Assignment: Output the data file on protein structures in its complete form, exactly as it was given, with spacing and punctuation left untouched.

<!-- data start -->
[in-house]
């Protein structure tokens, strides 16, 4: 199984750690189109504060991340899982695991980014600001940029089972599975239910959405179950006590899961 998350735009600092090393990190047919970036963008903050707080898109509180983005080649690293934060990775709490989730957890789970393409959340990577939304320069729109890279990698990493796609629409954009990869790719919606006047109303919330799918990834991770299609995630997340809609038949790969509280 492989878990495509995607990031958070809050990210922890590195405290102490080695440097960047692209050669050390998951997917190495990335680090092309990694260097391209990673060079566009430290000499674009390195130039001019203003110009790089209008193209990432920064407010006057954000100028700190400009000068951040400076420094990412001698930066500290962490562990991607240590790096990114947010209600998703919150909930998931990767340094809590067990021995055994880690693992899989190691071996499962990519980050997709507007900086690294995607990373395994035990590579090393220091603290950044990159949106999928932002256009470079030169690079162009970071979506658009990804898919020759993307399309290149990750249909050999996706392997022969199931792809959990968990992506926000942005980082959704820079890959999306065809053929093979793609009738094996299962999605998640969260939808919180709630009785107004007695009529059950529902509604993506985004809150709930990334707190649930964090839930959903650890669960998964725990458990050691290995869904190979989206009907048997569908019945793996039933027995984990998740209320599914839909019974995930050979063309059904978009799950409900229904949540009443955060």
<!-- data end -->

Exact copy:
[in-house]
């Protein structure tokens, strides 16, 4: 199984750690189109504060991340899982695991980014600001940029089972599975239910959405179950006590899961 998350735009600092090393990190047919970036963008903050707080898109509180983005080649690293934060990775709490989730957890789970393409959340990577939304320069729109890279990698990493796609629409954009990869790719919606006047109303919330799918990834991770299609995630997340809609038949790969509280 492989878990495509995607990031958070809050990210922890590195405290102490080695440097960047692209050669050390998951997917190495990335680090092309990694260097391209990673060079566009430290000499674009390195130039001019203003110009790089209008193209990432920064407010006057954000100028700190400009000068951040400076420094990412001698930066500290962490562990991607240590790096990114947010209600998703919150909930998931990767340094809590067990021995055994880690693992899989190691071996499962990519980050997709507007900086690294995607990373395994035990590579090393220091603290950044990159949106999928932002256009470079030169690079162009970071979506658009990804898919020759993307399309290149990750249909050999996706392997022969199931792809959990968990992506926000942005980082959704820079890959999306065809053929093979793609009738094996299962999605998640969260939808919180709630009785107004007695009529059950529902509604993506985004809150709930990334707190649930964090839930959903650890669960998964725990458990050691290995869904190979989206009907048997569908019945793996039933027995984990998740209320599914839909019974995930050979063309059904978009799950409900229904949540009443955060």